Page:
When I was a newly commissioned officer, the Air Force made the decision to end early promotion to major. Believe it or not, the Air Force had general officers who were promoted six years ahead of normal timelines.
Many company grade officers lamented the decision at the time, believing they were among the exceptional few who were going to make the cut. None of the discussions had anything to do with what was good for the service; it was all about personal interests. The same is taking place in small pockets across the Air Force right now, especially those officers working directly for wing commanders and generals. That sense of exclusivity and anointing takes root early, as I have described in some of my previous commentaries.
Chief of Staff Gen. Dave Goldfein plans to talk about the changes with commanders next Monday.
When some people complain (and they will), I wonder what the basis of the complaint will be. Self-interest? The interest of the service? The Marine Corps does not have, nor does it have any interest in, early promotions. Are the people arguing against this reform suggesting the Marine Corps has it wrong? My own extensive experience with Marine officers would not support that assertion.
Perhaps the argument is that we will lose high-potential officer talent if the Air Force does not promote them early. Even if one was to assume the Air Force has correctly identified the top talent in the Air Force (highly questionable at best), all of the data I have seen shows that we lose our early promoted officers as soon as they do not get that next opportunity that they expected, whether it be command or promotion. When they promote early, they leave early if the Air Force stops meeting their elevated expectations.
We are finding smart officers, but we must do more to find good leaders and sideline the bad, the author writes.
The fact of the matter is that the elimination of early promotion makes the Air Force better because it provides more opportunity for growth through development and experience before officers assume additional rank and responsibility. Additionally, it enables the Air Force to select those ready for promotion and command from a larger pool than the unnecessarily narrowed pool of the early promotes.
The elimination of a fast track encourages a growth mindset and reduces the predestination aspects of the de facto class system that we have today. The Air Force will still be able to promote those with the strongest record of performance sooner using the promotion board order of merit. But this promotion order of merit will not be stored or recorded lest it become the basis of a new class system.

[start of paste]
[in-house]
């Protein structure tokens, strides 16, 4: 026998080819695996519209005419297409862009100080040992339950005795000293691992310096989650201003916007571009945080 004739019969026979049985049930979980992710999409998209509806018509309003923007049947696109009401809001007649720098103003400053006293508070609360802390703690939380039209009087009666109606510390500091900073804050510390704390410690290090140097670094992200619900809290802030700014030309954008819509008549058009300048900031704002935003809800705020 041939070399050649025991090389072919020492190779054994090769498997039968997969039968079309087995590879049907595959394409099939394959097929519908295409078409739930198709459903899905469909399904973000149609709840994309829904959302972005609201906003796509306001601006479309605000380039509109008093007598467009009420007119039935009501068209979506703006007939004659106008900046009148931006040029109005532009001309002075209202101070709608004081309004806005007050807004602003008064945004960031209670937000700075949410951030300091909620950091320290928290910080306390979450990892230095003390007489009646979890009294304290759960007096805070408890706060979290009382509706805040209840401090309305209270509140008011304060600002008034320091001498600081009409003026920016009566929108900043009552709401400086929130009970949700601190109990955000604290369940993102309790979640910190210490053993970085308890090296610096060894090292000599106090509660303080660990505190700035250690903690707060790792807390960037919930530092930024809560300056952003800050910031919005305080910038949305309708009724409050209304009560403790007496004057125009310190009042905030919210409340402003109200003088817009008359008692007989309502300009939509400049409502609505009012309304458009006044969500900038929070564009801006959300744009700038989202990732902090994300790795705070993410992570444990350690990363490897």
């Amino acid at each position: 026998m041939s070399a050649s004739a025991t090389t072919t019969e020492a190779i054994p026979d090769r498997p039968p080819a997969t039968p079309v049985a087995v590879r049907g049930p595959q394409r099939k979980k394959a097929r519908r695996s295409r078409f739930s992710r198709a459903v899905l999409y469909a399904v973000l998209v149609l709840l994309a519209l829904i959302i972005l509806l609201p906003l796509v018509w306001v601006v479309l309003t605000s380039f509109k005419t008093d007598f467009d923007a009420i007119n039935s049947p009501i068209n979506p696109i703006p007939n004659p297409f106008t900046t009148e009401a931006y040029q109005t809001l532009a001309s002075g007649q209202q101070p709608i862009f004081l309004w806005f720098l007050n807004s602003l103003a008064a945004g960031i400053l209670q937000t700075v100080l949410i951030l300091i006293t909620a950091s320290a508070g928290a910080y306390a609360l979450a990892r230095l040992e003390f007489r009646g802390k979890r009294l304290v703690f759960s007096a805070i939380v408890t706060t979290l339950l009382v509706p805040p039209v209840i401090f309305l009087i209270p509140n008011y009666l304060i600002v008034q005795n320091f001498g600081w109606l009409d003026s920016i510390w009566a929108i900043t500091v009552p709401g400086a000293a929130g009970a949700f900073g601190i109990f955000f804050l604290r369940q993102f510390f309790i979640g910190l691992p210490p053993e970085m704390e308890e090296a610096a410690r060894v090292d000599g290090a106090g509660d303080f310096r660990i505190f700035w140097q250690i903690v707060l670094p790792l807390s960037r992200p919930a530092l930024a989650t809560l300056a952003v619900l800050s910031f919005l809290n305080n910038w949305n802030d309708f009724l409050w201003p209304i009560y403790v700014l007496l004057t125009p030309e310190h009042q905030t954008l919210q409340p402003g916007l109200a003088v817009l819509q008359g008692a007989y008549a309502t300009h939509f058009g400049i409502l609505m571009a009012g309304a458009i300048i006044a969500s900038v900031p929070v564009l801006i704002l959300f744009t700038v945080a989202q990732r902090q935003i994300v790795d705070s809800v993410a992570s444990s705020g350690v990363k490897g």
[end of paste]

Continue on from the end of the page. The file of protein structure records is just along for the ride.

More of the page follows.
The implementation of the developmental categories in conjunction with the removal of early promotion is a powerful combination that will help to usher in a new era of force development and talent management in the Air Force. They are necessary but not sufficient. The new evaluation system is coming soon and will make it easier still to evaluate and promote the Air Force’s top performers. Our new evaluation system needs to do away with stratifications — or rigid quota systems that contribute to a fixed mindset — because performance assessment should be tailored to the individual, not driven by the current pool in which a person find him or herself.
Being in a leadership position does not make you a leader. Unfortunately, the Air Force officer system sees it differently. We talk a good game, but the system is seriously lacking.
The next step must include the elimination of “above the zone” (i.e., late) promotions. The Air Force needs the flexibility to promote our best when they are our best, not in a one-year primary look, with a 1 percent chance to move up in the two years that follow. Everyone is different and life happens, which can throw off the timing for development and readiness for promotion. The Air Force needs to move to a single, multi-year promotion window that does not unnecessarily force people to choose between family and a career.
I have reviewed the records of thousands of airmen. I have counseled and mentored hundreds of airmen. Many are tremendously talented and capable people who tell me, “I know I shouldn’t have gone to X, but I needed to because of family member or personal situation Y.” The issue was resolved, but the damage to their career paths could not be undone. We should be forcing our adversaries onto the horns of a dilemma, not our airmen.
To further fair and current assessments of individual readiness for promotion, raters should not have access to prior evaluations. If we are interested in assessing current performance, what reason does a supervisor have to see previous evaluations? It seems unethical to use the past as a baseline for assessing where someone is today. Focusing on current performance is the best way to move beyond the “one mistake Air Force” mentality that incentivizes us to be risk intolerant. Following that line of reasoning, promotion boards should only consider recent evaluations. As a matter of principle, performance in lower grades should play no role in deciding promotion to higher grades.
Whom we promote and how we promote says much about our character and what we value as a service. I am optimistic about what these changes could mean for our Air Force and hope we can continue to follow through on the rest of the changes that need to take place. Leaders at every level will decide the rest. Will they seek to recreate the existing system or hit the “I believe” button on what we could do?
I hope this system enables people to do more easily the things they have always wanted to do, but felt that they could not. I hope we seize and make the most of this opportunity. It would be a shame if we squandered it.
Col. Jason Lamb is director of intelligence, analysis and innovation at Air Education and Training Command. In 2018, he wrote a widely read series of columns on Air Force leadership under the pen name “Col. Ned Stark.”